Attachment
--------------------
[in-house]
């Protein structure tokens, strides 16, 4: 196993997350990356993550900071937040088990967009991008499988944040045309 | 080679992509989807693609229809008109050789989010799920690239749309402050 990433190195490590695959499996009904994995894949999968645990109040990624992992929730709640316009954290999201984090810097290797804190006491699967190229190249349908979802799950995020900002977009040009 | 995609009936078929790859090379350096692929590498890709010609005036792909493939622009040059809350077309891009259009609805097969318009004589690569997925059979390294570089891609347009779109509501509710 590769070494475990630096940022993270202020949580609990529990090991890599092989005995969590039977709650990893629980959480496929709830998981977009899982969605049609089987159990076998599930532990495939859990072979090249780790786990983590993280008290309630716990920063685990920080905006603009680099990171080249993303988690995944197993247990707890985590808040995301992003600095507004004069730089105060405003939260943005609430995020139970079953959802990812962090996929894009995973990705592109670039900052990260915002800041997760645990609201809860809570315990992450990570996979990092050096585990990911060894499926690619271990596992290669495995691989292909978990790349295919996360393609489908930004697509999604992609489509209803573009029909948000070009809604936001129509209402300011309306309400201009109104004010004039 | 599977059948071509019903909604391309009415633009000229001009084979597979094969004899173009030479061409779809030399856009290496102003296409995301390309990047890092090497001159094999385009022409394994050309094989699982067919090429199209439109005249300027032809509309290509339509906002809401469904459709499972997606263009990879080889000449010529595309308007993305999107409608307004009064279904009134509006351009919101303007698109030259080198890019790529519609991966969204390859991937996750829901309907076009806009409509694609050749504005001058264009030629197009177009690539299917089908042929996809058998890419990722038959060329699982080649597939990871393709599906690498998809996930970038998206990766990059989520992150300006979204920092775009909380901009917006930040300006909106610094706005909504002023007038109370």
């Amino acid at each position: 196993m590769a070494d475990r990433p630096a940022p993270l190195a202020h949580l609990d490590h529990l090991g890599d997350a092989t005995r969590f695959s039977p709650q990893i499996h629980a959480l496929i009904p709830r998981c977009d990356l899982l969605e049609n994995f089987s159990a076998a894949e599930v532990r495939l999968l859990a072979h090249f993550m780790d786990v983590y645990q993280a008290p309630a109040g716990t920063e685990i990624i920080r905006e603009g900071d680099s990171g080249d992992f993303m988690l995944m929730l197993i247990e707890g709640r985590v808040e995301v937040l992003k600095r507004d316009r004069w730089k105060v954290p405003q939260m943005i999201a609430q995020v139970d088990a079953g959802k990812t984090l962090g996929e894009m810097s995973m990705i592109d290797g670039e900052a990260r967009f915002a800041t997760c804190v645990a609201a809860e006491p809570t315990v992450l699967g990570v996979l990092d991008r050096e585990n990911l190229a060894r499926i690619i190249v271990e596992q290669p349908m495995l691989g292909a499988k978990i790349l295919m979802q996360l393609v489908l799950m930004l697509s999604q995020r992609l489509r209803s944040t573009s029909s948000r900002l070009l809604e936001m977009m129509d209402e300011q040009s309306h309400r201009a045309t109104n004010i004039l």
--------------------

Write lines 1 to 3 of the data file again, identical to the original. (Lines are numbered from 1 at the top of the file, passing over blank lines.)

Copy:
[in-house]
């Protein structure tokens, strides 16, 4: 196993997350990356993550900071937040088990967009991008499988944040045309 | 080679992509989807693609229809008109050789989010799920690239749309402050 990433190195490590695959499996009904994995894949999968645990109040990624992992929730709640316009954290999201984090810097290797804190006491699967190229190249349908979802799950995020900002977009040009 | 995609009936078929790859090379350096692929590498890709010609005036792909493939622009040059809350077309891009259009609805097969318009004589690569997925059979390294570089891609347009779109509501509710 590769070494475990630096940022993270202020949580609990529990090991890599092989005995969590039977709650990893629980959480496929709830998981977009899982969605049609089987159990076998599930532990495939859990072979090249780790786990983590993280008290309630716990920063685990920080905006603009680099990171080249993303988690995944197993247990707890985590808040995301992003600095507004004069730089105060405003939260943005609430995020139970079953959802990812962090996929894009995973990705592109670039900052990260915002800041997760645990609201809860809570315990992450990570996979990092050096585990990911060894499926690619271990596992290669495995691989292909978990790349295919996360393609489908930004697509999604992609489509209803573009029909948000070009809604936001129509209402300011309306309400201009109104004010004039 | 599977059948071509019903909604391309009415633009000229001009084979597979094969004899173009030479061409779809030399856009290496102003296409995301390309990047890092090497001159094999385009022409394994050309094989699982067919090429199209439109005249300027032809509309290509339509906002809401469904459709499972997606263009990879080889000449010529595309308007993305999107409608307004009064279904009134509006351009919101303007698109030259080198890019790529519609991966969204390859991937996750829901309907076009806009409509694609050749504005001058264009030629197009177009690539299917089908042929996809058998890419990722038959060329699982080649597939990871393709599906690498998809996930970038998206990766990059989520992150300006979204920092775009909380901009917006930040300006909106610094706005909504002023007038109370």
């Amino acid at each position: 196993m590769a070494d475990r990433p630096a940022p993270l190195a202020h949580l609990d490590h529990l090991g890599d997350a092989t005995r969590f695959s039977p709650q990893i499996h629980a959480l496929i009904p709830r998981c977009d990356l899982l969605e049609n994995f089987s159990a076998a894949e599930v532990r495939l999968l859990a072979h090249f993550m780790d786990v983590y645990q993280a008290p309630a109040g716990t920063e685990i990624i920080r905006e603009g900071d680099s990171g080249d992992f993303m988690l995944m929730l197993i247990e707890g709640r985590v808040e995301v937040l992003k600095r507004d316009r004069w730089k105060v954290p405003q939260m943005i999201a609430q995020v139970d088990a079953g959802k990812t984090l962090g996929e894009m810097s995973m990705i592109d290797g670039e900052a990260r967009f915002a800041t997760c804190v645990a609201a809860e006491p809570t315990v992450l699967g990570v996979l990092d991008r050096e585990n990911l190229a060894r499926i690619i190249v271990e596992q290669p349908m495995l691989g292909a499988k978990i790349l295919m979802q996360l393609v489908l799950m930004l697509s999604q995020r992609l489509r209803s944040t573009s029909s948000r900002l070009l809604e936001m977009m129509d209402e300011q040009s309306h309400r201009a045309t109104n004010i004039l």